Friday, April 17, 2009

Be nice to wifey

I had a couple days away with the wifey and it made me remember how important it is to keep her happy. Rather ... it reminded me of how smart it is for excellent employers to keep their employee's significant others happy. It will help to retain your best folks, and keep them focused and happy!

It was my wife, several years ago, that encouraged me to quit my job at a boutique HR consulting firm. She could tell even better than I, that my work-life balance was heavily tipped to the work side - and that work wasn't always so good. Even though I had worked hard to get the job, and generally speaking liked it, wifey sees a different perspective, she is persuasive, and she has a great deal of power. It wasn't difficult for her to convince me that I wasn't as happy as I could be, and that I wasn't utilizing all my potential.

In a following job (which the wifey helped convince me to do a 1+hour commute), I saw the head of HR send nice packages to the homes of employees. Not only did the employee enjoy it, but so did their spouse and family. It's the spouse, you realize, who suffers when your employee works late ... and has to listen to complaints about this meeting or that project not going just right. Imagine how nice when they also get to partake in a special meal delivery, or gift basket, acknowledging an important anniversary or achievement. In addition to enjoying themselves, they see their loved one's hard work appreciated.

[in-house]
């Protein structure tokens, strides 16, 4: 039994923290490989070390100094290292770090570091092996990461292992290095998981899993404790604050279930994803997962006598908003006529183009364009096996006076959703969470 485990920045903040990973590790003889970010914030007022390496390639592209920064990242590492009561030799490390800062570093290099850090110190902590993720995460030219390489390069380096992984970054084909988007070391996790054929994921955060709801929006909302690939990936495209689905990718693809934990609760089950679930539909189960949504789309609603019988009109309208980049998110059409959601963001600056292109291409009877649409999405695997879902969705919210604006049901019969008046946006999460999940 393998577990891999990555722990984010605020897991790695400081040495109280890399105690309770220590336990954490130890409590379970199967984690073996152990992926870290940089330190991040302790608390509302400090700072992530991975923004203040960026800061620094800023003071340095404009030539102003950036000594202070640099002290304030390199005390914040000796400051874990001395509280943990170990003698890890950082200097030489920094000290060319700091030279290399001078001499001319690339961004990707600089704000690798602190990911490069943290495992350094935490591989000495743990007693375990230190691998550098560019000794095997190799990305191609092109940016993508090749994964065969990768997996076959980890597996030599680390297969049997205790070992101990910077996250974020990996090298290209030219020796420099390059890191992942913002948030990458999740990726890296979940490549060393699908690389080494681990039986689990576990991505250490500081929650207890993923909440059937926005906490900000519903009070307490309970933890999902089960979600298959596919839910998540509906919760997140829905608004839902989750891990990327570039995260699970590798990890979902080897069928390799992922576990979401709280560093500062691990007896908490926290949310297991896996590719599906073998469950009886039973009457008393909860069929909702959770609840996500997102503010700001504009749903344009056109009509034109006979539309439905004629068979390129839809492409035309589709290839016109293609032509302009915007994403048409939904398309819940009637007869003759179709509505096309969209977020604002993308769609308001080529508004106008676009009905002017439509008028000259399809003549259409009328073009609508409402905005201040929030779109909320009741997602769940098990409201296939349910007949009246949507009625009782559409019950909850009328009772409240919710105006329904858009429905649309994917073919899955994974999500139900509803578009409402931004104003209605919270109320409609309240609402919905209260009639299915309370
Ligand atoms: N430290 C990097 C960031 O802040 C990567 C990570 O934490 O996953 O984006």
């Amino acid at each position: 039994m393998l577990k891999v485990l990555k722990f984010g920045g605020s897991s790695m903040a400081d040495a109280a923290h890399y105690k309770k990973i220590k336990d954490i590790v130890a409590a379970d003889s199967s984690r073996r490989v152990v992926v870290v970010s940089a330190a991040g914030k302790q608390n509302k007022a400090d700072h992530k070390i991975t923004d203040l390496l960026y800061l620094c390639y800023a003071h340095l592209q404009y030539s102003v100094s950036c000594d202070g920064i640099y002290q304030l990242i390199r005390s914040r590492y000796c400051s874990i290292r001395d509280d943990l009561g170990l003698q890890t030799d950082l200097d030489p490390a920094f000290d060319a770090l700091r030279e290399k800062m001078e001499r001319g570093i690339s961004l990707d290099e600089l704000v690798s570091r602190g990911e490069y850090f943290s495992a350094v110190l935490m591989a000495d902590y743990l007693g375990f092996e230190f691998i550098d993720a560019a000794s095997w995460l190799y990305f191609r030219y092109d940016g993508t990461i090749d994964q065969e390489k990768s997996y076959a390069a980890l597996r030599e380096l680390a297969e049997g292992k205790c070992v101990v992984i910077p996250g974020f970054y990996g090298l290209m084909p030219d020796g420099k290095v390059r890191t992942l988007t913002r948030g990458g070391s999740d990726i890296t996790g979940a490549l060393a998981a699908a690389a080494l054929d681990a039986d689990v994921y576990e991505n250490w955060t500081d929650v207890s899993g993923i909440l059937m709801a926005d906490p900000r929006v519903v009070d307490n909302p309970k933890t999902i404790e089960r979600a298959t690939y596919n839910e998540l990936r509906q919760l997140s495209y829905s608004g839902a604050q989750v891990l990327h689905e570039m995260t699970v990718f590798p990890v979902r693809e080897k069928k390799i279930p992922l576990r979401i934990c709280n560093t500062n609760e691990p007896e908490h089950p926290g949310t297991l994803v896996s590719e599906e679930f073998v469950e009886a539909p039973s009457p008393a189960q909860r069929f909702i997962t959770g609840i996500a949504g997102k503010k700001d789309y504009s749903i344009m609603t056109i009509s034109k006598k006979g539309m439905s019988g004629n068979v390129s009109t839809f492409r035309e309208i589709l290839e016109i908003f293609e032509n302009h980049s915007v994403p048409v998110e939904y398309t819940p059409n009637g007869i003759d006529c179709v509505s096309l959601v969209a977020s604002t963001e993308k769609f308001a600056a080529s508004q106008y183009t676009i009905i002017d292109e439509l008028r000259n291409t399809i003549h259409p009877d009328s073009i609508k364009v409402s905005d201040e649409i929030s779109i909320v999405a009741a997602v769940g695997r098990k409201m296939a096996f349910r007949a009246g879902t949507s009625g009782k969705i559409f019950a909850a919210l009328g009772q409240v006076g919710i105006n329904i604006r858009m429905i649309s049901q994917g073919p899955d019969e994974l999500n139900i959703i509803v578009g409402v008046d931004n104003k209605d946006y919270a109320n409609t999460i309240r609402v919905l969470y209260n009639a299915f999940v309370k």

This goes a long way. Whether they admit it or not, it's often the wife, or the husband, or the family calling the shots. They influence your employee - to leave, to by unhappy, to feel unappreciated ..... OR to support them, and foster a satisfied, productive employee.

I can't recall where, but I recently read some advice to 'interview' the spouse when bringing in a new executive for your start-up. Do you get the idea she'll be supportive? Will she quickly get fed up with the long commute? Perhaps she is as infectiously excited about the new business as well?

However you do it, try to go out of your way a bit for the wifey.


  1. Good advice Matt. Very few professionals think about an employee's personal life until it impacts their performance. The two have to be maintained and nurtured to get the maximum effort from the people we work with.

  2. Agreed. This is a perspective that is underappreciated. Good on you for bringing it forward.

  3. To pick up on your point about "that my work-life balance was heavily tipped to the work side - and that work wasn't always so good"...

    We just released a report, and in it we look at work-life conflict, and it seems that men’s work-life conflict has increased significantly from 34% in 1977 to 45% in 2008. Employed fathers who are family-centric or dual-centric (giving equal attention to work and family/personal life) are far less likely to experience overall work-life conflict. And when there's work-life conflict, then everybody suffers from its effects (family, co-workers, employer).